I was out for a mindful walk the other morning. Here's how I once described it: you put one foot in front of the other while you notice what's around you. First you notice... then you let it go. Notice… let it go… notice…
Walking through the parking lot of my local Vons I noticed a small card table near the store entrance and, behind it, a (paid) signature gatherer. Sign this for a new soccer stadium? he asked, offering me a pen.
I smiled no. I let it go… went inside… bought three pears plus a squeeze bottle of chocolate syrup (good for any emergency)… emerged from the store… noticed a nice-looking man at the card table talking to the signature gatherer.
In his left hand he hefted a voluminous ballot proposal (weighed more than a sack of potatoes) to Replace-Qualcomm-Stadium-in-Mission-Valley-With-a-SoccerCity. He was smiling and shaking the signature gatherer's hand while a nice-looking woman snapped a photo.
Mindful walking puts me in a genial mood. Don't tell me you've read the entire backup report! I kidded. Well, he said, still smiling… most of it.
I noticed the sign-in sheet on the table. At the bottom of a short list of signatures it read: Michael Stone. Could this be the founder of FS Investors, the promoter of the ballot proposal in question? I meditated on that for a moment. Let it go?... I couldn't...
Oh, I know who you are, I said. Your map museum is fantastic. I just love it. But I sure don't love your ballot initiative.
Why not? he asked, maintaining a genial face. Nothing's perfect… it's better than a huge parking lot... do you have a better suggestion for what to put there?
It's not that I haven't given a lot of thought to Mission Valley. It's not that I haven't noticed how we transformed a green riverbed into a noxious, exhaust-laden slapdash of strip-malls, dowdy motels, and cookie-cutter condos – a poster child for neo-blight and terminal urban uglification.
So what's one more nail in its coffin? Why not let it go? One of these days it'll be developer Mike Stone or it'll be one of the others (take your pick: Doug Manchester, John Moores, Tom Sudberry, the Fentons, Oliver McMillin...) wearing a big, fat, satiated smile.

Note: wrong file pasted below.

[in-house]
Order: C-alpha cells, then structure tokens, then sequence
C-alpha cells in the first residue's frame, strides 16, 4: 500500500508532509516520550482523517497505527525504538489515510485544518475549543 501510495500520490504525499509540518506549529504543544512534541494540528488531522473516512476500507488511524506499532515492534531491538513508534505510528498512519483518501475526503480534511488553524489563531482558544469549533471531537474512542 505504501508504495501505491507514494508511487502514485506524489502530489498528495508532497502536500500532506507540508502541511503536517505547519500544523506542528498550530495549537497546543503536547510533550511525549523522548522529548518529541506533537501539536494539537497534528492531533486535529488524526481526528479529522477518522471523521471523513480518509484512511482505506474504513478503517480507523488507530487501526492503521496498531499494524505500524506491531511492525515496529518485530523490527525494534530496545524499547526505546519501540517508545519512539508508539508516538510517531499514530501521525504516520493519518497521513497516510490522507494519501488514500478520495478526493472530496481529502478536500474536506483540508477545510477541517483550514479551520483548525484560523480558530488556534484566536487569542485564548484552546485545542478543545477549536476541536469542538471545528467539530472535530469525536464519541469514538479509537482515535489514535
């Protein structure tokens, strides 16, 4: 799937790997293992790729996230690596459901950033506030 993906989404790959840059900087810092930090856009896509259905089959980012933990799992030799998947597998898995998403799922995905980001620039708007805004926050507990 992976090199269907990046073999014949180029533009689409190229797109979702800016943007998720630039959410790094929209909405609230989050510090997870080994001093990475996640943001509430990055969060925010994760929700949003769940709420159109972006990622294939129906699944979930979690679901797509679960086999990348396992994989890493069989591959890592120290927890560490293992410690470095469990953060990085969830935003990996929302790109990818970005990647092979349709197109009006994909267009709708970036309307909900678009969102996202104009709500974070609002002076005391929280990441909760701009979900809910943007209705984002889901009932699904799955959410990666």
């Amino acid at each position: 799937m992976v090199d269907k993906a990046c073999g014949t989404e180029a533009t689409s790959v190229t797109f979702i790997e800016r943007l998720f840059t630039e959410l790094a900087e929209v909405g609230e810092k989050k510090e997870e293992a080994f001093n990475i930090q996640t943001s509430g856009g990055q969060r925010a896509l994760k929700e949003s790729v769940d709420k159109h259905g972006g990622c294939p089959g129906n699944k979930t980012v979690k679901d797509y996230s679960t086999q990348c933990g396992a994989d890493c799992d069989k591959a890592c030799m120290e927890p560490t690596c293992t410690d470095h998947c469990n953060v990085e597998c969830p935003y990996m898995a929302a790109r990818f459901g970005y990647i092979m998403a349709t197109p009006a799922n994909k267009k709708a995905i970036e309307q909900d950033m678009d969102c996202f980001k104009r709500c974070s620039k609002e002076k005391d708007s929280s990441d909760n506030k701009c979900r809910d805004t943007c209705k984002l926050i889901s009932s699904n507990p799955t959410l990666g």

Here's the sentiment I conveyed to the genial fellow smiling at me in front of Vons: no matter the pros and cons, no matter my personal preferences, no matter how you look at it – the latest rage of using ballot initiatives for the purpose of city planning and large-scale urban, suburban, and rural development is a pernicious and destructive pursuit. He shrugged. What else can you do in a city like ours? It was a rhetorical question.
I shook hands with my new acquaintance and went back to my mindful walk. I tried… I tried… but I couldn't let it go.
Is he right? that the only thing you can you do in a city like ours (insider code for puny leadership and nasty NIMBY neighborhoods) is to take matters into your own well-connected, wealth-laden hands and finance a ballot initiative that trashes dependable environmental review, deceives the voters, and blithely ignores the public interest?
It could be that the guy is halfway right. Puny leadership is a standard staple in a city like ours.
About a week ago I commented on how close our hometown elected officials are to us constituents. And I noticed that these individuals are not equipped to resolve many of the city's complex problems. Despite neighborhood planning workshops on local projects, despite city council hearings about city-wide problems, despite appointed committees doing technical work, despite nonprofits and volunteer agencies picking up the slack, despite the mayor's scripted platitudes – we're still left trying to penetrate a sea of silence and blank stares.
After last Monday's marathon homelessness council session we're still dangling. Who's in charge? Who's responsible? Who's answerable? Who's identifiable? Who's voice can we count on? Who will move our city beyond bandaids? Where does the buck stop? Does that sainted buck even exist?
As for the billion dollar question about Mission Valley/ Qualcomm Stadium – shouldn't mindful planning for the future of our city be in the hands of responsible, sturdy professionals in a reconstituted San Diego Planning Department? Shouldn't the city have a responsible, sturdy, professional Planning Director and City Architect? Shouldn't the public and our elected officials have access to independent, informed, realistic, and exciting options for our city's future growth and development that could benefit all San Diegans?
I've come to a mindful understanding: the elite group of private profiteers, downtown interests, land developers, hoteliers, and the legal and financial services that serve them don't ever intend to relinquish their controlling iron grip on the city of San Diego. It seems they feel genuinely entitled to run the show.
Furthermore, they're perfectly right about San Diego's puny leadership. But for them it's a golden opportunity that yields lucrative benefits and they're adept at eliminating elected officials who dare to flex their muscles. For those of us on the public side of the fence, puny leadership is a brick wall, a dead end.
They're also right about the nasty NIMBY. For them, community voices impede private wealth accumulation. For the rest of us it's one of the few strengths our neighborhoods possess. It's a defense that isn't easily snookered by genial, fast-talking faces.
So I'm sure you know what to do when they try to hand you a pen. Notice… and let it go.